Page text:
Mon | Jun 24, 2019

Samuda: Full ban on consumption of parrot fish needed

Published:Sunday | December 2, 2018 | 12:00 AM
Government Senator Matthew Samuda during his presentation in the State of the Nation Debate in the Senate last Friday.

Government Senator Matthew Samuda has called for the immediate introduction of a series of steps culminating with a ban on the consumption of parrot fish in Jamaica.

"We should explore a temporary closure of the parrot fish fishery by way of the implementation of a (close) season. It is at minimum required, to allow for the detailed analysis of the problem and carefully crafted implementation plans to ensure our fisherfolk are not put under great financial stress," said Samuda during his contribution to the State of the Nation Debate in the Senate last Friday

"Mr President, an eventual ban of the consumption of parrot fish is required. The science on the matter is clear. Sustainability requires it," added Samuda.

He said he has had discussions with environmental groups and many environmental professionals who have put forward a proposal on how the country can better manage its fisheries sector.

"I thought it would be good for a cohesive approach, or a cohesive statement of support of some actions to be taken as it looks at reforming the issue of how we manage our fisheries and the way we think.

"It is my view that a committee of Parliament should consider the recommendations made by this unified group," added Samuda, as he pointed to the proposals from the environmentalists.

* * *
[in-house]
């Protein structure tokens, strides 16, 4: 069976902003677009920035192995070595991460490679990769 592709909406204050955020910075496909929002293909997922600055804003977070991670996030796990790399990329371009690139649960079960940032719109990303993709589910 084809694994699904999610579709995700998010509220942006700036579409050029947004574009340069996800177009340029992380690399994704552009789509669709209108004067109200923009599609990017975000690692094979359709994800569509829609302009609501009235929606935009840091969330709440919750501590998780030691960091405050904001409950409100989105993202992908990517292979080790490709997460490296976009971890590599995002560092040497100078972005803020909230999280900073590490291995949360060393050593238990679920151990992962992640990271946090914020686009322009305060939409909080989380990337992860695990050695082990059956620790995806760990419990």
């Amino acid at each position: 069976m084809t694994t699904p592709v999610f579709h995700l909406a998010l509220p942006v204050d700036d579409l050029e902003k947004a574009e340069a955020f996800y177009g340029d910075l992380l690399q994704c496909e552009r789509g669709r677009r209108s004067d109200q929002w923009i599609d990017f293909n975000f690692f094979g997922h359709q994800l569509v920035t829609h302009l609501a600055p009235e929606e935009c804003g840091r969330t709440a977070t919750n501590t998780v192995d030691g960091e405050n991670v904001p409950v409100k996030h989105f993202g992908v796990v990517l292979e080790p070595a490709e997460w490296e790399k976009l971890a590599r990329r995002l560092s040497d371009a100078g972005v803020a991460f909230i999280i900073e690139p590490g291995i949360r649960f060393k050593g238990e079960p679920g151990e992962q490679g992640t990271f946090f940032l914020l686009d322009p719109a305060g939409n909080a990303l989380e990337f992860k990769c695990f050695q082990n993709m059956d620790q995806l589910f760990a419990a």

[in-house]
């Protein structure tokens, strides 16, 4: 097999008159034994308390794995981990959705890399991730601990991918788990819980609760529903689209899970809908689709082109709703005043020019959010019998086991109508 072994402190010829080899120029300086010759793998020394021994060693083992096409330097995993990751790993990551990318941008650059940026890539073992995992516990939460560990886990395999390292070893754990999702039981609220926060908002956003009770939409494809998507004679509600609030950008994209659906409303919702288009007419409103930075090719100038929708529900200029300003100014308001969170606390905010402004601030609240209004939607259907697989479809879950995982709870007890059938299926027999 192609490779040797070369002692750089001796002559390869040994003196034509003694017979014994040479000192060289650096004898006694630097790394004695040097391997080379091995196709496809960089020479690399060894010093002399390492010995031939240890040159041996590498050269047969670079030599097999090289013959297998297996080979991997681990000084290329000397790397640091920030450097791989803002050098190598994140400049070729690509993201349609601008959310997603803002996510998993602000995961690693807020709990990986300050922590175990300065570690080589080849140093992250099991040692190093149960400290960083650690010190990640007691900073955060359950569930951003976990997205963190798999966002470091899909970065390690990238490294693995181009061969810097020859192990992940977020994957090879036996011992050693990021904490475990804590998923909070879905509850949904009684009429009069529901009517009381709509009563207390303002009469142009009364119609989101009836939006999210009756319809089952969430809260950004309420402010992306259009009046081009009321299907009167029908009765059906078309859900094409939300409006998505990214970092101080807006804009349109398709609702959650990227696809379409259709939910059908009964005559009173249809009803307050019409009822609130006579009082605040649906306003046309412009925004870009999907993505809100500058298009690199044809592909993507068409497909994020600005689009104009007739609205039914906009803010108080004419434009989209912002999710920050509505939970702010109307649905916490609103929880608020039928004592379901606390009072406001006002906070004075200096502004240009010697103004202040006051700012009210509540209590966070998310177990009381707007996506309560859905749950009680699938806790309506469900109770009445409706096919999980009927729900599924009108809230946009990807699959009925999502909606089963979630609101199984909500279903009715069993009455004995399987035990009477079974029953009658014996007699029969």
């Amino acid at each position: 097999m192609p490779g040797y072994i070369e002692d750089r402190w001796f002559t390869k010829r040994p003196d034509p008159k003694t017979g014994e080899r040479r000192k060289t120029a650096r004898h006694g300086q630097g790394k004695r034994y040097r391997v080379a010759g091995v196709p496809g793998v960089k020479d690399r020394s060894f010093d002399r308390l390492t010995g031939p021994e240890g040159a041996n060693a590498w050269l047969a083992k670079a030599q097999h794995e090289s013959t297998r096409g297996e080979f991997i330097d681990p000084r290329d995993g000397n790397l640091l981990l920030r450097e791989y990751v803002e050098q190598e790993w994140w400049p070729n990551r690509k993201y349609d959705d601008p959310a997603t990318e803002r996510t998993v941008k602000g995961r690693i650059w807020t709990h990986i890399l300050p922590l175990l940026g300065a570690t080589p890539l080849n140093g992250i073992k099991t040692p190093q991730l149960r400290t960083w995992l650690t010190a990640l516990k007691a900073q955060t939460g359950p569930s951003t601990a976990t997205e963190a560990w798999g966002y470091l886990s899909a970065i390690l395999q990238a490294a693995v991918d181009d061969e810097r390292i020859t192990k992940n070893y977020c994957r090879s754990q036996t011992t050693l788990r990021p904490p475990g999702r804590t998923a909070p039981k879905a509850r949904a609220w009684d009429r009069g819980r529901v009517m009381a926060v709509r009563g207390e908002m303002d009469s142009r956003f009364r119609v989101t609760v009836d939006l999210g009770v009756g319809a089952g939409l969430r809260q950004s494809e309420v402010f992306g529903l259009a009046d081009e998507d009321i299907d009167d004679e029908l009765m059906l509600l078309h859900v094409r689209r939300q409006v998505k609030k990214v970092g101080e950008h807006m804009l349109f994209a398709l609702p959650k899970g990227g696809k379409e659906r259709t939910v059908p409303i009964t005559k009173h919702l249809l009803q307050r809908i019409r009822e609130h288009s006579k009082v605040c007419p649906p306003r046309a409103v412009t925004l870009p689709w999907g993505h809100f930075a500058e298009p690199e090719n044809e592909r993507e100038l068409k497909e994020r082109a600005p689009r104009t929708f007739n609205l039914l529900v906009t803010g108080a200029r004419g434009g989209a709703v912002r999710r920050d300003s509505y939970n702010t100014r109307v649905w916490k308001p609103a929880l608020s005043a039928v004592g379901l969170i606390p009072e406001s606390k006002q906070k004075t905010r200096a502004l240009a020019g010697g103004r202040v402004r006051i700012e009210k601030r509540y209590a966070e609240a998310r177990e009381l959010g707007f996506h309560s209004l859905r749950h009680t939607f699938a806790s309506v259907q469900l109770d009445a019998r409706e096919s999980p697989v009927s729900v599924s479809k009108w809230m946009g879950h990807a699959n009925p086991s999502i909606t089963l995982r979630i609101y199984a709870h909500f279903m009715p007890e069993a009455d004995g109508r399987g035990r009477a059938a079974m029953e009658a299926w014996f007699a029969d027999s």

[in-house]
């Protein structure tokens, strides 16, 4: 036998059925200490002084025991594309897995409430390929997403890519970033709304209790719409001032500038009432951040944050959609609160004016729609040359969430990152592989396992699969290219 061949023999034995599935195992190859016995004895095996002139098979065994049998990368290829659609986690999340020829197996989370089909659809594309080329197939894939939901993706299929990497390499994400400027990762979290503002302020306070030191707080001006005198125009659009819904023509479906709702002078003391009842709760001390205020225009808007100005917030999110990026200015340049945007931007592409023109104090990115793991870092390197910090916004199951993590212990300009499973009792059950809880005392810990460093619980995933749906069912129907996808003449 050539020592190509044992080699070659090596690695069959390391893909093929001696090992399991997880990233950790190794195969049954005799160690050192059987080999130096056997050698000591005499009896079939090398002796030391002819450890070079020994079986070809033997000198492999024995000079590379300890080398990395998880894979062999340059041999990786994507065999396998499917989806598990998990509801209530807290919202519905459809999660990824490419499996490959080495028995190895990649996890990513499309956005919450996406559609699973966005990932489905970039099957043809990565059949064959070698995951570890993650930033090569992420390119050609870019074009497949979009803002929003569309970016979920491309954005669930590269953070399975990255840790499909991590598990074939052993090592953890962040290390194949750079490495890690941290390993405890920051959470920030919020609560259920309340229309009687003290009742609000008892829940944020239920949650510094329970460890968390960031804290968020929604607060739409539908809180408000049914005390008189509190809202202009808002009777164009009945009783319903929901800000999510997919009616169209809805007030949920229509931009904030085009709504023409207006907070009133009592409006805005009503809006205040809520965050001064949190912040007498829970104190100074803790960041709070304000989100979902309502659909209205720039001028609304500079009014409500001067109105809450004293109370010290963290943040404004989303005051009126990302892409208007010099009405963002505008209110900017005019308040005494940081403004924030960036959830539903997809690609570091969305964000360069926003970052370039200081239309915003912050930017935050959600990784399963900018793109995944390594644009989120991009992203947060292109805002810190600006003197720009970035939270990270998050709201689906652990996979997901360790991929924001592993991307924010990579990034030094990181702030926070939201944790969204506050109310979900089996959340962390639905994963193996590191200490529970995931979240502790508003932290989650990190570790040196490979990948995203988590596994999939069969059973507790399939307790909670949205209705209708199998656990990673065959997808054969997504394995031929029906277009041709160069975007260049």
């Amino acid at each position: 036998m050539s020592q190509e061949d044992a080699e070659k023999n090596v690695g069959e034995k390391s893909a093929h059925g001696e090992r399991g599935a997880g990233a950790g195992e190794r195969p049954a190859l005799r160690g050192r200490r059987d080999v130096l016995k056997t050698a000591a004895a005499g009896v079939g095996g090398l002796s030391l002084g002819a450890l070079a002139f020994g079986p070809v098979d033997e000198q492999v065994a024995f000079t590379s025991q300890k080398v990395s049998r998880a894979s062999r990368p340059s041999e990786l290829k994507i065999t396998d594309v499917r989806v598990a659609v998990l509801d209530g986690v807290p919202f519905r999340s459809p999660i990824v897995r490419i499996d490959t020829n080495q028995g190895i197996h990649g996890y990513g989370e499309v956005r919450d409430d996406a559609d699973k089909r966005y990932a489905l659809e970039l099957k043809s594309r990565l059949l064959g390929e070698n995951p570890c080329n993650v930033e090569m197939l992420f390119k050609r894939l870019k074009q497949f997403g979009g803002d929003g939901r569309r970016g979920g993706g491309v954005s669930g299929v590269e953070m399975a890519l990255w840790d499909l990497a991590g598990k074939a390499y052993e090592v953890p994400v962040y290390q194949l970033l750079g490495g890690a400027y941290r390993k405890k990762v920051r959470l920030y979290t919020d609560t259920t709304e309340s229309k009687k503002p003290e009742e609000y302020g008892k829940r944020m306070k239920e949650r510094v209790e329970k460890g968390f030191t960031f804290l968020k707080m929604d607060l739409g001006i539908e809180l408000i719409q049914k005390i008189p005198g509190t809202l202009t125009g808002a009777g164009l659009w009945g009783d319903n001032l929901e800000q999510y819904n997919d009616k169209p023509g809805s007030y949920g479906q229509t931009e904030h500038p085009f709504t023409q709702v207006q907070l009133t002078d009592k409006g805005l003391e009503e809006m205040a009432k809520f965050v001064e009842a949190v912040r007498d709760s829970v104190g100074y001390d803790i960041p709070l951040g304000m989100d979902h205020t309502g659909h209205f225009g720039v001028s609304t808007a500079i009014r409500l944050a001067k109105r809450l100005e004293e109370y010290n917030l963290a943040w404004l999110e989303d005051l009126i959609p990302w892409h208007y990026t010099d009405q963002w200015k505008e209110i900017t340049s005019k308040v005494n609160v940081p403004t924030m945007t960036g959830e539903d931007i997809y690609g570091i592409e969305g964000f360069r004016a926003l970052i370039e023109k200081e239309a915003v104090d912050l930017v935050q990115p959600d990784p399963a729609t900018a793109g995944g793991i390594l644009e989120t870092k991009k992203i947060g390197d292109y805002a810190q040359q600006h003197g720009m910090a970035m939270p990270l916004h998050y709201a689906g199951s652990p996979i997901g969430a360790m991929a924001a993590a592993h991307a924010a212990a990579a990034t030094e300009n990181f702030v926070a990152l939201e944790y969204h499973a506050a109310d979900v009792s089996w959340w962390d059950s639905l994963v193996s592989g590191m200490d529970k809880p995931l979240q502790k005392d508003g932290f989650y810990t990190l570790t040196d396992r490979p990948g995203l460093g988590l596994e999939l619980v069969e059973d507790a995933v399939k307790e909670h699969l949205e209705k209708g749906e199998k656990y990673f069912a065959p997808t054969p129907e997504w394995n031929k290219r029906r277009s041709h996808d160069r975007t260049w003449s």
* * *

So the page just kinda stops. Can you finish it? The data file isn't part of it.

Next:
Healthy coral reefs

 

The letter, signed by seven environmental groups, which Samuda shared with his colleagues in the Senate, noted that the parrot fish is important for maintaining healthy coral reefs and beaches.

"Parrot fish are herbivores which feed on the marine plants and algae that live on coral reefs. When we take out too many of the fish that keep the algae under control (like parrot fish), the living coral reef gets choked and smothered."

They noted that the parrot fish also produce sand, and when they clean the reefs of algae, they also chip away at the calcium carbonate skeleton of the coral reef, grinding it up in their stomachs, and excrete sand.

"Although managing parrot fish is not a panacea for protecting Jamaica's coral reefs and beaches, which are degraded by other factors as well ... regulating their catch is an important step towards sustaining the health of reefs and providing high-quality habitat for reef fisheries," said the groups.